How many of you remember the excitement of hearing that the circus was coming to town? There was something special about the anticipation of seeing the non-stop excitement associated with the three rings of pageantry. The flow of entertainment captivated us, as performers flew through the air or galloped across the ring. The smell of cotton candy and popcorn filled the air, while the clowns elicited laughs from the crowd. These memories are ingrained in our hearts and heads, but where did the circus go in the winter? We traveled to Circus World Baraboo, their winter headquarters, to learn about the origins of The Greatest Show on Earth. Let’s dive headfirst into the magic of the Ringling Brothers World’s Greatest Shows.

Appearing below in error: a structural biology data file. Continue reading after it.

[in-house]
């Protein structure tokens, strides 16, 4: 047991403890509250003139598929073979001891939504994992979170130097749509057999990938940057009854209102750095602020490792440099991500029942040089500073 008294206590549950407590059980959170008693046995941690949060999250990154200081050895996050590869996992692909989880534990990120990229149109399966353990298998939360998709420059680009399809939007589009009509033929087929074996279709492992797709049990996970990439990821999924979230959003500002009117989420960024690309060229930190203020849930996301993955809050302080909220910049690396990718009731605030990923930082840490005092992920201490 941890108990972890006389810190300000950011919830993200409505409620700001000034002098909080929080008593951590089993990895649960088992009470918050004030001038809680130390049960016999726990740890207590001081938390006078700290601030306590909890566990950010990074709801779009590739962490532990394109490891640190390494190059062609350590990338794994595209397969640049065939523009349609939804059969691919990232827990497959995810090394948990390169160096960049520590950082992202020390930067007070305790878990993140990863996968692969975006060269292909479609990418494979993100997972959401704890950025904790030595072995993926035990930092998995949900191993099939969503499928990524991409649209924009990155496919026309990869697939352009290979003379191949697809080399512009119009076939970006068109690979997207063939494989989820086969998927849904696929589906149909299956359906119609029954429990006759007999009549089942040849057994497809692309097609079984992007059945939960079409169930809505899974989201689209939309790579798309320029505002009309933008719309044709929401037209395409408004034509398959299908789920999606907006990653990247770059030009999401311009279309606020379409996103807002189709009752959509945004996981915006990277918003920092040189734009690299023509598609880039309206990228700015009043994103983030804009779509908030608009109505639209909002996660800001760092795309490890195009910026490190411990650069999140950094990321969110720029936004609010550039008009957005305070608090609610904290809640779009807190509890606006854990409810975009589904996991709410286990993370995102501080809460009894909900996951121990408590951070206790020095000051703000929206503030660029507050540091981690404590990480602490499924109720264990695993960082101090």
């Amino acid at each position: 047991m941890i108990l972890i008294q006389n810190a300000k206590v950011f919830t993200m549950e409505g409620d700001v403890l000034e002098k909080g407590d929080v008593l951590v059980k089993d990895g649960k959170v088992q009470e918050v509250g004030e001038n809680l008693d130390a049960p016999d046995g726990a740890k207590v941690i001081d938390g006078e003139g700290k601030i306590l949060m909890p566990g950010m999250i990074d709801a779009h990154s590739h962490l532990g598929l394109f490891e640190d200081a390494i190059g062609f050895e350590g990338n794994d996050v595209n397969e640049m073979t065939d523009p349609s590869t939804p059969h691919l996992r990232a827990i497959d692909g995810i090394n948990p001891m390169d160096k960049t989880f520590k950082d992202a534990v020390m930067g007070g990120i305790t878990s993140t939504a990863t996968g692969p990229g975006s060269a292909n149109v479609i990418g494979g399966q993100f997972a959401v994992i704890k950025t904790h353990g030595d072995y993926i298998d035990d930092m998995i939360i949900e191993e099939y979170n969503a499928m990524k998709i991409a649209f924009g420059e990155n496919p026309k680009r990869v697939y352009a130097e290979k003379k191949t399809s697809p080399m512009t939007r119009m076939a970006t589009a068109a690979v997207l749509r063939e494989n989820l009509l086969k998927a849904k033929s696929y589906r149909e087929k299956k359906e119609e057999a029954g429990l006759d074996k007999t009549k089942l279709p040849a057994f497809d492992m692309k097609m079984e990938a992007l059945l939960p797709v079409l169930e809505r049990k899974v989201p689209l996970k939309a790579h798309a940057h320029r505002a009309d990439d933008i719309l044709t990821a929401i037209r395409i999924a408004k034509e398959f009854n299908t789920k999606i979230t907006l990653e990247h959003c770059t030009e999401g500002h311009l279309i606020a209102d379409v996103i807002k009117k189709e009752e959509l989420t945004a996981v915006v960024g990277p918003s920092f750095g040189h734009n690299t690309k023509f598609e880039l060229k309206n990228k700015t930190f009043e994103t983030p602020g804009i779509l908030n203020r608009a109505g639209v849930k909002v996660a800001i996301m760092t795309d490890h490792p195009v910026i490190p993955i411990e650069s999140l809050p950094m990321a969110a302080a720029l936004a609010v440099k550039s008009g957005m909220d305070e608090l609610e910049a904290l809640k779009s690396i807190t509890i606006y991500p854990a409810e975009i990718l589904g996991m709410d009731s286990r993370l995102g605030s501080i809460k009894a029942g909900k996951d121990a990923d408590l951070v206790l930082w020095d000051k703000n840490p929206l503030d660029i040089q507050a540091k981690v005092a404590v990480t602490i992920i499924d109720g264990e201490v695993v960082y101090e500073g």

We want to thank the Wisconsin Dells CVB and Circus World for hosting our visit. Rest assured all opinions are our own.

The Fantastic Five

In the 1800s it wasn’t uncommon to have large families. Being a mostly agricultural-based society required a lot of hands to complete the chores. The Ringling (originally Rüngling) family included seven boys. What started as a small group of touring performers would become one of the most recognizable attractions in America. After witnessing a traveling circus in McGregor, Iowa, five of the seven brothers decided to venture into the entertainment business. By late 1882, they had launched their vaudeville-style show. The profits from this endeavor would be funneled back into the business.

Early Days